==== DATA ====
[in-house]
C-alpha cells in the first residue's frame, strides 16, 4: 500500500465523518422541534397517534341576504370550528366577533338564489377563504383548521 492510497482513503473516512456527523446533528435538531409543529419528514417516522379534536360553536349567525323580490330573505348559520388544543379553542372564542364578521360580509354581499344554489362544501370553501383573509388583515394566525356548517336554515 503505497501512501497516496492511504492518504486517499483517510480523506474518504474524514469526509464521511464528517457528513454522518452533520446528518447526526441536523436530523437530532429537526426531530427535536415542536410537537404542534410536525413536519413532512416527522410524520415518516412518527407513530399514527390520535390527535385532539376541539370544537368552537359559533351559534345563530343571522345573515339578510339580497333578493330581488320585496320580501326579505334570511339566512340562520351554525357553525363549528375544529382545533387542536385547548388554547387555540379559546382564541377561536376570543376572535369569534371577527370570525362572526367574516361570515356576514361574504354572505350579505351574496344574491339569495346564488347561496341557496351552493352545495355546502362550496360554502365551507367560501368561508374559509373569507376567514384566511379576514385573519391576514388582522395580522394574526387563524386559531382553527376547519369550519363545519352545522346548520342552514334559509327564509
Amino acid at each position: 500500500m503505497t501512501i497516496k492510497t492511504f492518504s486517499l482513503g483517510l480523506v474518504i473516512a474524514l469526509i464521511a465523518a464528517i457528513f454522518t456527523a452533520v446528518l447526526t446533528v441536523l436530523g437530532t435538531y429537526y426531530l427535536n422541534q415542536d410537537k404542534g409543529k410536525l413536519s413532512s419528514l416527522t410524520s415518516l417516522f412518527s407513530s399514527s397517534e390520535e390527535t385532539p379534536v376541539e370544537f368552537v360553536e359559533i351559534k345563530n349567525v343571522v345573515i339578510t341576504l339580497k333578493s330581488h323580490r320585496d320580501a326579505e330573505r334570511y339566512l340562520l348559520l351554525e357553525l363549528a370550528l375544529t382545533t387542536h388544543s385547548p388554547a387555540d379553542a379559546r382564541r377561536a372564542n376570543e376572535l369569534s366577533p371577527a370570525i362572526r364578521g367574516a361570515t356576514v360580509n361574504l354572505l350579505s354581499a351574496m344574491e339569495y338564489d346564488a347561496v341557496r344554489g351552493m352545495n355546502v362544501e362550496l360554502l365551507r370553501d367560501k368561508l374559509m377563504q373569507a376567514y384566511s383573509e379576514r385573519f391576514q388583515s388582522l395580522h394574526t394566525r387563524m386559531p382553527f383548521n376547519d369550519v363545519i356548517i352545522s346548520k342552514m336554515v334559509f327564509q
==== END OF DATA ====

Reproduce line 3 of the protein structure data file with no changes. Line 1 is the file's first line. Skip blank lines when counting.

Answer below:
Amino acid at each position: 500500500m503505497t501512501i497516496k492510497t492511504f492518504s486517499l482513503g483517510l480523506v474518504i473516512a474524514l469526509i464521511a465523518a464528517i457528513f454522518t456527523a452533520v446528518l447526526t446533528v441536523l436530523g437530532t435538531y429537526y426531530l427535536n422541534q415542536d410537537k404542534g409543529k410536525l413536519s413532512s419528514l416527522t410524520s415518516l417516522f412518527s407513530s399514527s397517534e390520535e390527535t385532539p379534536v376541539e370544537f368552537v360553536e359559533i351559534k345563530n349567525v343571522v345573515i339578510t341576504l339580497k333578493s330581488h323580490r320585496d320580501a326579505e330573505r334570511y339566512l340562520l348559520l351554525e357553525l363549528a370550528l375544529t382545533t387542536h388544543s385547548p388554547a387555540d379553542a379559546r382564541r377561536a372564542n376570543e376572535l369569534s366577533p371577527a370570525i362572526r364578521g367574516a361570515t356576514v360580509n361574504l354572505l350579505s354581499a351574496m344574491e339569495y338564489d346564488a347561496v341557496r344554489g351552493m352545495n355546502v362544501e362550496l360554502l365551507r370553501d367560501k368561508l374559509m377563504q373569507a376567514y384566511s383573509e379576514r385573519f391576514q388583515s388582522l395580522h394574526t394566525r387563524m386559531p382553527f383548521n376547519d369550519v363545519i356548517i352545522s346548520k342552514m336554515v334559509f327564509q